Fascism

Fascism (/ˈfæʃɪzəm/) is a form of far-right, authoritarian ultranationalism[1][2] characterized by dictatorial power, forcible suppression of opposition, and strong regimentation of society and of the economy,[3] which came to prominence in early 20th-century Europe.[4] The first fascist movements emerged in Italy during World War I, before spreading to other European countries.[4] Opposed to anarchism, democracy, liberalism, and Marxism, fascism is placed on the far right-wing within the traditional left–right spectrum.[4][5][6]

Benito Mussolini (left) and Adolf Hitler (right), the leaders of Fascist Italy and Nazi Germany, respectively, were both fascists.

Fascists saw World War I as a revolution that brought massive changes to the nature of war, society, the state, and technology. The advent of total war and the total mass mobilization of society had broken down the distinction between civilians and combatants. A military citizenship arose in which all citizens were involved with the military in some manner during the war.[7][8] The war had resulted in the rise of a powerful state capable of mobilizing millions of people to serve on the front lines and providing economic production and logistics to support them, as well as having unprecedented authority to intervene in the lives of citizens.[7][8]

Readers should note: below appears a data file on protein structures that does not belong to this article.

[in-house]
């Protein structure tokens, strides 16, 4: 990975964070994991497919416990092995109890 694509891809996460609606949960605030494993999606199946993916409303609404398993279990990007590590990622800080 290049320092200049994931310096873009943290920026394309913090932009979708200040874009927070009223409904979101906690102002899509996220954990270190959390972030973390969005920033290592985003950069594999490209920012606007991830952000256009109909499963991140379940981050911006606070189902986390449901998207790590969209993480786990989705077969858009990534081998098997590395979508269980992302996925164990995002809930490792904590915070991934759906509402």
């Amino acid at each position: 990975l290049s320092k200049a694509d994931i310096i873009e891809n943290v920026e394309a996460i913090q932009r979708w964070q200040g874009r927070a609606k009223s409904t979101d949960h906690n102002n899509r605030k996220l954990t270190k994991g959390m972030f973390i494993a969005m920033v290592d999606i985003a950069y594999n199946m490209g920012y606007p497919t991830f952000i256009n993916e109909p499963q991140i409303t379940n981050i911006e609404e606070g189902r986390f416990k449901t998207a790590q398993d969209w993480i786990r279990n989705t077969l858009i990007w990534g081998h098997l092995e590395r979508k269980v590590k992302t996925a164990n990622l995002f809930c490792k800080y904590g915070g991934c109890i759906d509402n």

Fascists believe that liberal democracy is obsolete and regard the complete mobilization of society under a totalitarian one-party state as necessary to prepare a nation for armed conflict and to respond effectively to economic difficulties.[9] A fascist state is led by a strong leader (such as a dictator) and a martial law government composed of the members of the governing fascist party to forge national unity and maintain a stable and orderly society.[9] Fascism rejects assertions that violence is automatically negative in nature and views imperialism, political violence and war as means that can achieve national rejuvenation.[10][11] Fascists advocate a mixed economy, with the principal goal of achieving autarky (national economic self-sufficiency) through protectionist and economic interventionist policies.[12] The extreme authoritarianism and nationalism of fascism often manifests a belief in racial purity or a master race, usually synthesized with some variant of racism or bigotry of a demonized "Other"; the idea of racial purity has motivated fascist regimes to commit massacres, forced sterilizations, genocides, mass killings, or forced deportations against a perceived "Other".[13][14][15]

Since the end of World War II in 1945, few parties have openly described themselves as fascist, and the term is instead now usually used pejoratively by political opponents. The descriptions of neo-fascist or post-fascist are sometimes applied more formally to describe contemporary parties of the far-right with ideologies similar to, or rooted in, 20th-century fascist movements.[4][16]